Four Impactful Steps to Prepare For Your Business Exit Strategy
If you find yourself dreaming of the stage of life when you are no longer tied to your business’s day-to-day operations, you must create a plan for your exit strategy ahead of time. Many business owners start planning for their exit three to five years beforehand. Even if you are not ready yet to retire, there is always the possibility of unforeseen health issues or other personal matters that could impact your ability to continue running your business. You may have concerns that we are entering (or already in) a period of recession. How is that impacting your industry and, specifically, your enterprise? You may worry that this isn’t a good time to sell. It may be more difficult for a buyer to get funding with interest rates up and loans or capital more difficult to access. The reality is a recession or down economy still offers opportunities for selling a profitable business. What you can control is making your business as attractive as possible for the opportunity to sell. The earlier you start the process, the more likely you will be as successful in selling your business as you have been in growing it.
Step #1 – Review your financials.
You may be the type of owner who reviews your income statement, your balance sheet, and your net cash flow every month. Heck, maybe you are on top of the numbers every week. You know your ROI and your ROE by heart. In contrast, you might be the type of owner who works more from a place of intuition and instinct. Review your most recent financials and take a close look through the lens of a prospective buyer.
- What percentage of your business is invested in hard assets versus intangibles?
- Do you have depreciated equipment on your books that is no longer in use or of value to your company?
- Do you consistently maintain a strong cash position?
- Do you have a high amount in loans or other liabilities?
- Are these loans from established institutions versus personal or closely held loans?
By reviewing your financials and doing some basic housekeeping, you may show a stronger financial picture to a potential buyer without bringing in another dollar.
Step #2 – Evaluate your revenue stream.
Your potential buyer wants to feel confident revenues will still come flowing in when you drop off the keys.
- Do you have a few clients who consistently bring in revenue?
- Do you have a lot of clients, but they are still consistent over time?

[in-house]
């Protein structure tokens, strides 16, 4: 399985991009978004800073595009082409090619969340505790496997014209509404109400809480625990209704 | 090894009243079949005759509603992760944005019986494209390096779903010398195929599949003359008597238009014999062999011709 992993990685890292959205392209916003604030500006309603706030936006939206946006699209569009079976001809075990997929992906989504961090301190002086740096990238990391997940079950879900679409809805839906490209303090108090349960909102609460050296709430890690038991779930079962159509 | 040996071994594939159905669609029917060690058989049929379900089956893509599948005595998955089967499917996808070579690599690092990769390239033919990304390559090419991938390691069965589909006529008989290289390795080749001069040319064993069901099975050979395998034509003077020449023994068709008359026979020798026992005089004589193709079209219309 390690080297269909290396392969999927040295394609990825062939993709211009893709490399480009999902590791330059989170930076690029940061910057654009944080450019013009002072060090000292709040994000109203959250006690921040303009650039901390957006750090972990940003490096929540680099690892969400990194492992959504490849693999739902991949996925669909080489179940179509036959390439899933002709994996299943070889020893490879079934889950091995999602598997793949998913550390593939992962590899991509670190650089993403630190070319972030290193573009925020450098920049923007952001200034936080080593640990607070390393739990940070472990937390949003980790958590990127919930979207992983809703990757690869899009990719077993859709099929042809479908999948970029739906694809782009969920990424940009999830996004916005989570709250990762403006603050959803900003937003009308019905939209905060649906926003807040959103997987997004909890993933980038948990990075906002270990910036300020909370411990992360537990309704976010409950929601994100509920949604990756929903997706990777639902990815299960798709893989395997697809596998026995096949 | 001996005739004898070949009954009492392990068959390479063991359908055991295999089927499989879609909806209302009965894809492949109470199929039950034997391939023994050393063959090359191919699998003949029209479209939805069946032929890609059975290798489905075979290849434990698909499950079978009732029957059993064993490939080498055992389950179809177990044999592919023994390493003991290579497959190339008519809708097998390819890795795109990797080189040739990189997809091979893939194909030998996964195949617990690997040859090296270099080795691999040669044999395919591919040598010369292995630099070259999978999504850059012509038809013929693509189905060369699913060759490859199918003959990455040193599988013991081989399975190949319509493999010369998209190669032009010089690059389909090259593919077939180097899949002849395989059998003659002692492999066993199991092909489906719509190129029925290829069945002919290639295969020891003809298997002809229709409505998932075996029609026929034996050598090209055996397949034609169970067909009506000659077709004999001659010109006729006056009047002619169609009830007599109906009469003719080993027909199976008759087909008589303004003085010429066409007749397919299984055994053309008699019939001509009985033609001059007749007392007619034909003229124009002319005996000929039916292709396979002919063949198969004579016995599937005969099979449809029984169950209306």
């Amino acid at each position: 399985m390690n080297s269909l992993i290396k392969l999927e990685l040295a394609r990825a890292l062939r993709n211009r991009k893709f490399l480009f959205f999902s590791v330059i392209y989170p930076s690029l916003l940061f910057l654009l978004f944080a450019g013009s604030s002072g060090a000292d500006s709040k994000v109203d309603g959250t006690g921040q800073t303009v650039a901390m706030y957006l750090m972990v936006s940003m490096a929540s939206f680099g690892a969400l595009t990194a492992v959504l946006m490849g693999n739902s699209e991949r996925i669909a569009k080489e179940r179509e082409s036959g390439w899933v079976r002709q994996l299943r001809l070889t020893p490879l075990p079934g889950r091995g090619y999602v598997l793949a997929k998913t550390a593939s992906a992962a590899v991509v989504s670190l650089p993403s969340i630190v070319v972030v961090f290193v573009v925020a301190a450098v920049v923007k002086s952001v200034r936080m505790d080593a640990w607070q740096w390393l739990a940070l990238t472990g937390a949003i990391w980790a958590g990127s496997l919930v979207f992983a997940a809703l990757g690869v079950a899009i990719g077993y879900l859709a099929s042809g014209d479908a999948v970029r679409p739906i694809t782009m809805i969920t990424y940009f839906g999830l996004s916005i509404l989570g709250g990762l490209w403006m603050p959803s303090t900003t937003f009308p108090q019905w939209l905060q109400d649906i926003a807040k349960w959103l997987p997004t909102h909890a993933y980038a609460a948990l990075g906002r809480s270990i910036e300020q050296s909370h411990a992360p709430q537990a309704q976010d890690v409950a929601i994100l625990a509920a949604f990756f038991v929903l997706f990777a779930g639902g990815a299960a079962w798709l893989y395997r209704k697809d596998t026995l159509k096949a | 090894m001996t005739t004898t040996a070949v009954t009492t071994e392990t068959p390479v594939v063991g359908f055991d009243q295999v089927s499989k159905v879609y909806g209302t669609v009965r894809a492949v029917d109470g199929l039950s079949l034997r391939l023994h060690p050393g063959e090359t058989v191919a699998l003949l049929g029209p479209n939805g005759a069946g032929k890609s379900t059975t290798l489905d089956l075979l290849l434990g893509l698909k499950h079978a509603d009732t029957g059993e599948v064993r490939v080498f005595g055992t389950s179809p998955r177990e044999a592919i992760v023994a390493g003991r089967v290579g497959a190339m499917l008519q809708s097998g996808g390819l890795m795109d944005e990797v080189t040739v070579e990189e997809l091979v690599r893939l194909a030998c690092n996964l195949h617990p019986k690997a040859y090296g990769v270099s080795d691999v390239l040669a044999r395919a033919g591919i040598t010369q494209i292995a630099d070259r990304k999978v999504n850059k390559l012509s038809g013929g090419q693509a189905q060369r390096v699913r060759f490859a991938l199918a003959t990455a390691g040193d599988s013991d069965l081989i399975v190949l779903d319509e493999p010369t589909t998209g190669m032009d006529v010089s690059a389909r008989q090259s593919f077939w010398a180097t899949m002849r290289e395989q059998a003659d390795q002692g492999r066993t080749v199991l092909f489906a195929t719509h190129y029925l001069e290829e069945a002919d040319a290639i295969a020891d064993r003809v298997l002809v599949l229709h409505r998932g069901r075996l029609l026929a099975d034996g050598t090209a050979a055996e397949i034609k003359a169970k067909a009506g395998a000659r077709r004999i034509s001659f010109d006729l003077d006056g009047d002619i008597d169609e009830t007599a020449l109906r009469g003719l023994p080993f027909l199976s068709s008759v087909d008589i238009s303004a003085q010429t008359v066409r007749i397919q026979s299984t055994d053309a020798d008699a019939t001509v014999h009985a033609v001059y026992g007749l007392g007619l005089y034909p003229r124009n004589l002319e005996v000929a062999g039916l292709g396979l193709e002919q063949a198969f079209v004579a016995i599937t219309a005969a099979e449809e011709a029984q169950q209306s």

- Or are you constantly having to find new buyers for your product or service.
- Do your customers work with YOU? Or do they work with your business?
Whenever possible, you want revenues to be consistent, from diversified sources, and not contingent on you personally.
Step #3 – Take a step back.
Remember that most buyers want to purchase the company, but not the owner (at least long-term).
Well, for some of you reading this, having less of a central role may be a welcome idea. For others, thinking of not being part of everyday sales and operations may be more difficult. If your company runs very lean, you may not have a lot of extra support staff to rely on if you were to step back. Can you afford to add staff so that your company is able to run better without you? These are all important considerations, and every business is unique.
However, you want to start allowing the business to operate without your ongoing presence. Think of yourself as more of a mentor than a boss. Empower your employees to make decisions on their own and reward those who work hard, manage time efficiently and bring value to the business’s bottom line.
When a potential new owner is evaluating your business, they will not only be thinking of the customers and revenue they are likely to retain, but also your organizational chart, how effective your processes are and both the quality of your employees as well as whether they are likely to stay after your exit.
Step #4 – Envision your buyer.
Have you thought about what type of buyer you would like to attract?
There are many possibilities out there including selling to a family member already working in the business, an employee or even a competitor. It is increasingly common for private equity investors to acquire closely held businesses within their industry of expertise. If you envision a buyer from the inside, you may want to start having that person be more involved with the management decisions and day to day oversight for the company.
Regardless of whether you are looking in-house or trying to attract an outside party, you want to start determining how your company may be valued and the best ways to increase that value in preparation for sale.
In conclusion, selling your business requires the same level of pro-active, forward thinking that you used to build it. By taking a few key steps now, you position yourself for a faster and higher priced sale in the long run.
The Exit Strategies Team at Hutchinson Family Offices is experienced in helping successful CEOs, Entrepreneurs and Founders transition out of their day-to-day business operations and into the next stage of life.
Please send us an email to YourTeam@HutchinsonFamilyOffices.com to schedule a confidential discussion and complimentary review of your business financials to see if you are on track for your own business exit strategy.
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